Tim Evans - Farmer witnesses traditions the world over as immigrants flock to slaughter their own meat
HAZELWOOD, Ind. -- The sun is just beginning to peek over the horizon, but a crowd has already gathered at Tom Prince's farm.
It's an international group; a half-dozen languages echo in Prince's metal-sided barn as a man kneels over a bleating goat and says a brief Muslim prayer, then cuts the animal's throat with a swift slash using a long, sharp knife.
It's hard to imagine a more unlikely scene -- in Indiana or just about anywhere else in the U.S. -- than the early morning gatherings that take place here.
Since 1999, Prince has operated a self-service slaughterhouse 20 miles west of Indianapolis, specializing in providing goat meat to the area's growing international community.
His card reads "You Buy -- You Kill -- You Dress -- You Take Home," and business is booming.
The 80-year-old Prince holds court inside the spotless facility from 7 a.m. to 1 p.m. every Friday and Saturday, selling about 50 goats each weekend. In the weeks before Muslim and other religious holidays, sales often double.
Prince speaks in a slow Southern drawl. It's decidedly domestic compared to the array of languages spoken by customers who have made their way to Central Indiana from Morocco, Yemen, Nigeria, Eritrea, Togo, Kenya, Pakistan, Mexico and other places around the globe where goat is a dietary staple.
"I never thought I'd know so many people from different countries," said Prince, who developed his taste for goat -- often said to taste like a sweet mix of beef and pork -- as a child in rural Tennessee during the Depression.
In the past few years, goat meat has become available in a growing number of grocery stores and specialty markets. But Prince's business continues to grow -- even though he doesn't advertise or have a Web site -- thanks to word of mouth.
The attraction for many is the freshness of the meat and the low price. Prince sells goats for $1.40 a pound based on their live weight, and a 70-pound goat will provide about 35 pounds of meat -- so the meat costs customers an average of about $2.80 a pound, or $98.
For some, butchering their own meat helps maintain a link to cultures they've left behind.
Still others, including the large number of Muslims who buy from Prince, prefer to kill and butcher the animals themselves to ensure food preparation standards of their faith are followed.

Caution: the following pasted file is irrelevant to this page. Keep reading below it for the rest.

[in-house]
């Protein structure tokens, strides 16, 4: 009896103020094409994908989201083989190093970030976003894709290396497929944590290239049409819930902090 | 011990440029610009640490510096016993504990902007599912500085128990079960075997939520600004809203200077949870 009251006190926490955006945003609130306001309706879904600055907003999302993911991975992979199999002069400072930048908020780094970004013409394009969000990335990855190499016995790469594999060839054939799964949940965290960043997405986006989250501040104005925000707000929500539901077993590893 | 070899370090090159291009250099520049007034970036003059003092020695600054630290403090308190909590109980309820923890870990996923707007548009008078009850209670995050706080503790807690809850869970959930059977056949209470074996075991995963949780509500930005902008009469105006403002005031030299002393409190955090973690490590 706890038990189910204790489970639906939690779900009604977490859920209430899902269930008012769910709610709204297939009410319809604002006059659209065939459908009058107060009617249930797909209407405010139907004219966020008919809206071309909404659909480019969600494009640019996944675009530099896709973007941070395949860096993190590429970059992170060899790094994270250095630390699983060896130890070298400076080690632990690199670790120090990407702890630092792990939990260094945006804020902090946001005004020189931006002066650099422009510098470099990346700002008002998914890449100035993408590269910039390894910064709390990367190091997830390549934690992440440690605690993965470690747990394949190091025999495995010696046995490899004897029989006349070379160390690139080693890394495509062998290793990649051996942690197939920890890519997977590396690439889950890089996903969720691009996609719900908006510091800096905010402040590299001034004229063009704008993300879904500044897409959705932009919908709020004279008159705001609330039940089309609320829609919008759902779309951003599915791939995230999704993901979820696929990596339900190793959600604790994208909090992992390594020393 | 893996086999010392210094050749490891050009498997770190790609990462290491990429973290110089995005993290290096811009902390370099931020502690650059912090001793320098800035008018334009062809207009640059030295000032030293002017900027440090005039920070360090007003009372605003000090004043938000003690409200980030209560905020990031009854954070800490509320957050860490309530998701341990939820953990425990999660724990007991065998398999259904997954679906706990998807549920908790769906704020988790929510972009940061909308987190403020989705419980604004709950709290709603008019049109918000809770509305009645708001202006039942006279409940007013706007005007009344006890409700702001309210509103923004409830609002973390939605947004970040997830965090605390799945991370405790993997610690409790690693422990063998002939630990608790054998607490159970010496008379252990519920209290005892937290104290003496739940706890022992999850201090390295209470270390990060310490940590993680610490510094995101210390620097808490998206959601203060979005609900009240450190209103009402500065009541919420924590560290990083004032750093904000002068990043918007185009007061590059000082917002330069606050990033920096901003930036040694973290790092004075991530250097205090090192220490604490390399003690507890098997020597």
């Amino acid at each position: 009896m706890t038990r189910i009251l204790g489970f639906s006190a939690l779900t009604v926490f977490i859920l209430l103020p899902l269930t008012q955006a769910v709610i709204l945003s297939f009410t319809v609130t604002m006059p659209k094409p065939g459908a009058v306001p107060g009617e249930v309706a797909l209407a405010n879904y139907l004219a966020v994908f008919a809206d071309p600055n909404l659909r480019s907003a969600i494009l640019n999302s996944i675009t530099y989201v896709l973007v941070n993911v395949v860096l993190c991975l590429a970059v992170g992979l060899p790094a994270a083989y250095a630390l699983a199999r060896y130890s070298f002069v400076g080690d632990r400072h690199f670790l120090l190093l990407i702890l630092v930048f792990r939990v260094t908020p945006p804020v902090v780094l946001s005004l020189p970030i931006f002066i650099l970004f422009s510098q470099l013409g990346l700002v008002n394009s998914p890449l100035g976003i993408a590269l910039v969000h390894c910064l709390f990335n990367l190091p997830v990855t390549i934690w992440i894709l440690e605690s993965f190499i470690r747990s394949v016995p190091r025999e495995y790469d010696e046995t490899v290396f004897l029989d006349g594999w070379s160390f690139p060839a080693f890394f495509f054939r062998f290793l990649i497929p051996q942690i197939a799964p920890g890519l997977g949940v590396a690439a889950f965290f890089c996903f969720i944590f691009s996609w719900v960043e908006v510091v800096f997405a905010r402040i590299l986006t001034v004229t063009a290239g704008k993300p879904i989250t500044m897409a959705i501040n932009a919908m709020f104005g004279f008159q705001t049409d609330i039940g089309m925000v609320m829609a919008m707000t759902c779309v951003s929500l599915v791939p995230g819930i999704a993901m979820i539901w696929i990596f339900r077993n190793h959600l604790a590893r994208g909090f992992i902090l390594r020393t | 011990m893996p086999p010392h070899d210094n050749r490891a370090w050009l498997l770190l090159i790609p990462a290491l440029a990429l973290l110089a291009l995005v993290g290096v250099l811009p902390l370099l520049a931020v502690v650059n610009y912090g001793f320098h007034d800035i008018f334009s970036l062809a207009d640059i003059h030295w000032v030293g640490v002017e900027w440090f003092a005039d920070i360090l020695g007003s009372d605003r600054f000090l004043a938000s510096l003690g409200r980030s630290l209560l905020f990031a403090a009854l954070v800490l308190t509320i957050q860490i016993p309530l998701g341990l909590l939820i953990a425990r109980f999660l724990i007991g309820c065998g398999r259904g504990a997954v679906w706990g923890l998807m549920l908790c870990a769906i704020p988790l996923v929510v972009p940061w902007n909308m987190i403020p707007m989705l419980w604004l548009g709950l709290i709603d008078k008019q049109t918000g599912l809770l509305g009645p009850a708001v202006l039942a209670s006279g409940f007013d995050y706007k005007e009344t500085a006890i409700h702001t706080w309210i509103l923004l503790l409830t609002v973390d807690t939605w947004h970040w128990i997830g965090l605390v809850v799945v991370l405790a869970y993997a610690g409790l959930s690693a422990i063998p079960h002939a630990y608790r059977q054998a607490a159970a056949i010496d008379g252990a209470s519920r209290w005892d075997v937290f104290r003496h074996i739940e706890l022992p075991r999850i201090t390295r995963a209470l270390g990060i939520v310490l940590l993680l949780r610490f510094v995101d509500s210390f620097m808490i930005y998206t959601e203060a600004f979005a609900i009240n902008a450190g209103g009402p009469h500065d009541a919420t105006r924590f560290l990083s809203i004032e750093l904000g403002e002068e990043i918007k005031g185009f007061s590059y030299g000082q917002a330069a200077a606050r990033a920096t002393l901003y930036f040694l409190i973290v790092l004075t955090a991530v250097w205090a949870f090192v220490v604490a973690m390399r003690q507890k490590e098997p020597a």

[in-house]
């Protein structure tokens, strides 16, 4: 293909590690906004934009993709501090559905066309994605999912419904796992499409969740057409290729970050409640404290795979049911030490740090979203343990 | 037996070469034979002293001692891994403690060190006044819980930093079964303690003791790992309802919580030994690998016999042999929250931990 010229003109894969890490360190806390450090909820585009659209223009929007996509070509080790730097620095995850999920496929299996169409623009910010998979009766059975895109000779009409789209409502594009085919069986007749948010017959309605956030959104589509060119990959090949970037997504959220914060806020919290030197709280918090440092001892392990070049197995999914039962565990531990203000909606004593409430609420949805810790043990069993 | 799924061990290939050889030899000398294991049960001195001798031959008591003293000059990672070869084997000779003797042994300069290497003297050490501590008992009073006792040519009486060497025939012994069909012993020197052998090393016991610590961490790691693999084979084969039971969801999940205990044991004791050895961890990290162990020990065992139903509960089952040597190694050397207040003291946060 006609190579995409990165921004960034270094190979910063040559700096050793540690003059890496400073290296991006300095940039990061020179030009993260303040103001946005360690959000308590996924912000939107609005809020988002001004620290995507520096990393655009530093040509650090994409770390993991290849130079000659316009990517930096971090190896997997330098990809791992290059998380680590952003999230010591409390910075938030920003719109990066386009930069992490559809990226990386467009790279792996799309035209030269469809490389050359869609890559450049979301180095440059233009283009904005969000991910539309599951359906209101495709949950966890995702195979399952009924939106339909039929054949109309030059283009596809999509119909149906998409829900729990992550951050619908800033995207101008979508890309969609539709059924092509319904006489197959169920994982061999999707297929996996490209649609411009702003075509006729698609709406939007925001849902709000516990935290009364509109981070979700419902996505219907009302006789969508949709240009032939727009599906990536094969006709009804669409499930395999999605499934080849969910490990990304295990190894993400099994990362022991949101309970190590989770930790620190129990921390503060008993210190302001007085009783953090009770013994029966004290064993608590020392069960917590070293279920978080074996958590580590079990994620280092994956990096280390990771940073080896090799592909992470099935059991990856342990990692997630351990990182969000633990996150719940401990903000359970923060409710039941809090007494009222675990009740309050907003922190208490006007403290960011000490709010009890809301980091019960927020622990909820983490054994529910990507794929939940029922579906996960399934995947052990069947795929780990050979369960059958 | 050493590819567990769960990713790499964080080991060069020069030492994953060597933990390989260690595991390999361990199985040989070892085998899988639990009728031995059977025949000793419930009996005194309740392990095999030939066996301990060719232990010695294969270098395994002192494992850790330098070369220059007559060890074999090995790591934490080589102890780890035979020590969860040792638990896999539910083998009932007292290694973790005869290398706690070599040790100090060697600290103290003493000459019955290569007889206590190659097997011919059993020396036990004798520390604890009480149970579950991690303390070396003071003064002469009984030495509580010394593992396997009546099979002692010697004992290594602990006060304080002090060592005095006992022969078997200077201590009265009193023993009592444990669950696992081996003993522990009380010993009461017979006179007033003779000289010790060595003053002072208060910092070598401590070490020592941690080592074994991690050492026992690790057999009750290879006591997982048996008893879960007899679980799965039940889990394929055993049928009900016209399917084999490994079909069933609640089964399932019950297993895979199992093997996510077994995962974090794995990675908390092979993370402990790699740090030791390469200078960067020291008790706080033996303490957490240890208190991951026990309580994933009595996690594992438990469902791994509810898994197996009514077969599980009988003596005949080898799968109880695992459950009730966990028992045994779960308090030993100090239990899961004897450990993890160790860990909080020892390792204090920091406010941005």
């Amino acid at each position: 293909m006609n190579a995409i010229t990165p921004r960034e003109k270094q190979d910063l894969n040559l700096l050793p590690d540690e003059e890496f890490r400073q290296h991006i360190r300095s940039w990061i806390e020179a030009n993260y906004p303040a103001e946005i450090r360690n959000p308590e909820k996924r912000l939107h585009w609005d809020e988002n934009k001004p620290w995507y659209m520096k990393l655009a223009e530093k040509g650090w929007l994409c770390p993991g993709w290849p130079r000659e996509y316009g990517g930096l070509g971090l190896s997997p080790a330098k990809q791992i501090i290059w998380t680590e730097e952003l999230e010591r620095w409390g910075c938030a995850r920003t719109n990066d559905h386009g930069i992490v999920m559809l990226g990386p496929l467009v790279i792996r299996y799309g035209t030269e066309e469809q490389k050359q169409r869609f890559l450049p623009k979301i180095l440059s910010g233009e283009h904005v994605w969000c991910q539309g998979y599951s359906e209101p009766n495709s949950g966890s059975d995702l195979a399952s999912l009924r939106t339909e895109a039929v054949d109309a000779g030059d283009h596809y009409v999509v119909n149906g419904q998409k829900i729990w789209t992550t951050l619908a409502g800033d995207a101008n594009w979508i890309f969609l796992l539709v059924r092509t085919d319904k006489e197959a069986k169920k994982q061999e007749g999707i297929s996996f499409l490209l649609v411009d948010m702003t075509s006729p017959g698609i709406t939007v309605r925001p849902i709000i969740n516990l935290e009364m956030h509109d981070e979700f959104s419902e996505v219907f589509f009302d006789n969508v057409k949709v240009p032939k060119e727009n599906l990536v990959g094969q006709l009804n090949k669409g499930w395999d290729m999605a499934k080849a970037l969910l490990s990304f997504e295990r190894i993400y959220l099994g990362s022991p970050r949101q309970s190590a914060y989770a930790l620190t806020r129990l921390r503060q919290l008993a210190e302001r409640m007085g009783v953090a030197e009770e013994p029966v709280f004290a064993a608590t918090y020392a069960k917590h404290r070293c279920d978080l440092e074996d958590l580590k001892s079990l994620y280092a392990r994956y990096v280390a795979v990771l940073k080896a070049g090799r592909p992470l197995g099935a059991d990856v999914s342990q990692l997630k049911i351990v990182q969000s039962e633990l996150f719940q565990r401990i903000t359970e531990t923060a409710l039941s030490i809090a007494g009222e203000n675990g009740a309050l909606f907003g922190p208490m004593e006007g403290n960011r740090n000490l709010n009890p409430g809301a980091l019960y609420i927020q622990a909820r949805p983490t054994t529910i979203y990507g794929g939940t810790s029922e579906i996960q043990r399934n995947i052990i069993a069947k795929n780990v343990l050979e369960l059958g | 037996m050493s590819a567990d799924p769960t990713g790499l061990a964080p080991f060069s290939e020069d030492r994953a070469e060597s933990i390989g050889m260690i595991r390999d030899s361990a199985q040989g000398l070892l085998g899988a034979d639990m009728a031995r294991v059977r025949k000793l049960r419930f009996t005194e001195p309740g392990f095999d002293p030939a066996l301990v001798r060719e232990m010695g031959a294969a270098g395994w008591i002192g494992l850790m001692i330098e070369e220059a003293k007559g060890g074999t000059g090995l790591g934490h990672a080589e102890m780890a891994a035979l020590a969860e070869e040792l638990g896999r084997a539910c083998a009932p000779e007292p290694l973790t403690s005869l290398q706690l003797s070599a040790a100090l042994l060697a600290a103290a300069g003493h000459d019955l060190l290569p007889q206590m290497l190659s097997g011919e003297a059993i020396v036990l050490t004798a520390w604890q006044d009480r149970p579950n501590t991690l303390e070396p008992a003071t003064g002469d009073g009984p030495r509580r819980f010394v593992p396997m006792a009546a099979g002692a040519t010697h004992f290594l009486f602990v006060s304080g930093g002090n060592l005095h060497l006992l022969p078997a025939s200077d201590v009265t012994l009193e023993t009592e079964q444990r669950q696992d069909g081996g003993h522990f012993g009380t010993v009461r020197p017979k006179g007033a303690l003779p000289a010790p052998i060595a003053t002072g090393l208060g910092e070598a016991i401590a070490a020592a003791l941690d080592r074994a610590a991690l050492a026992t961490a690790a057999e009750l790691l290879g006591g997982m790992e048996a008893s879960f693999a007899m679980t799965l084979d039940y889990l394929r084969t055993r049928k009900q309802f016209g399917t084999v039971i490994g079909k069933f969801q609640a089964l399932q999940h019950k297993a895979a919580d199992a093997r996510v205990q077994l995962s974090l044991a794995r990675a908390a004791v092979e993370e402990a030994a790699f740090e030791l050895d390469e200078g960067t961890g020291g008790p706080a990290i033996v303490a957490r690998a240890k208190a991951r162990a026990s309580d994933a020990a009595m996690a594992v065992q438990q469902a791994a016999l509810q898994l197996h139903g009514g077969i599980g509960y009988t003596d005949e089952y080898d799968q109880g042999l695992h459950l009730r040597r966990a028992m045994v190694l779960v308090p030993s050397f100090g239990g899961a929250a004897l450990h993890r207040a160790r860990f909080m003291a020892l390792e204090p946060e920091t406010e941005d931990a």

Prince said he doesn't know a lot about Islam, but he is savvy enough as a businessman to make sure his operation meets their needs -- including situating the killing table so it faces east, toward Mecca.
Muslim customers like Ahmed Awad, 37, Indianapolis, say they appreciate the nod to their faith. A native of Yemen, Awad has been coming to the slaughterhouse about once a month for the past year to buy meat for his family.
"You can buy goat a lot of places," he explained, "but I want to kill it myself."
Prince raised and sold goats for years, but he didn't open the slaughterhouse until after he ran into trouble with state and local authorities.
"When I moved out here in 1969, I bought four or five goats just for myself," he said. "Then an African fellow came out and asked me if I'd sell him some. I sold him two and he said he'd be back next week for two more, and that's what really got me started."
In those days, Prince let customers butcher the animals in an old corncrib next to his barn. But as more people came to buy goats, the increasing activity -- along with the odd mix of visitors it attracted -- led to complaints.
"A government inspector drove up one day and told me I couldn't kill any more goats here," he said.
So Prince quit selling his goats, but former customers and others who heard about the "goat man" kept calling. The requests prompted him to get back into business and do it right, building a do-it-yourself slaughterhouse that complied with state health and sanitation standards.
"It's interesting learning how people from the different cultures prepare and use all the parts of a goat," said John Hadley, 44, a middle school janitor who lives nearby and is one of five part-time employees who help out at the slaughterhouse on Saturdays.
He said many African customers like to eat the heads, while Mexicans often keep the stomach to make soup.
Some skin the goat carcasses, while others burn off the hair with a propane torch or over a fire smoldering behind the slaughterhouse.
Either way, the customers who come out clearly aren't ready to embrace all of the new ways of their adopted home.
"We get a lot of fathers out here teaching their sons things they learned from their fathers and grandfathers," said Hadley. "It's really neat to see all these people keeping their . . . cultural traditions alive."
Source: Google Alerts
The United Nations has announced that the number of Yemeni internally displaced persons (IDPs) due the military aggression had doubled in less than two weeks.
In a statement issued on Wednesday, the United Nations Office for the Coordination of Humanitarian Affairs (OCHA) said that the number of Yemeni IDPs had increased twice in 19 governorates since 17 April 2015 when 150 thousand Yemeni IDPs were registered.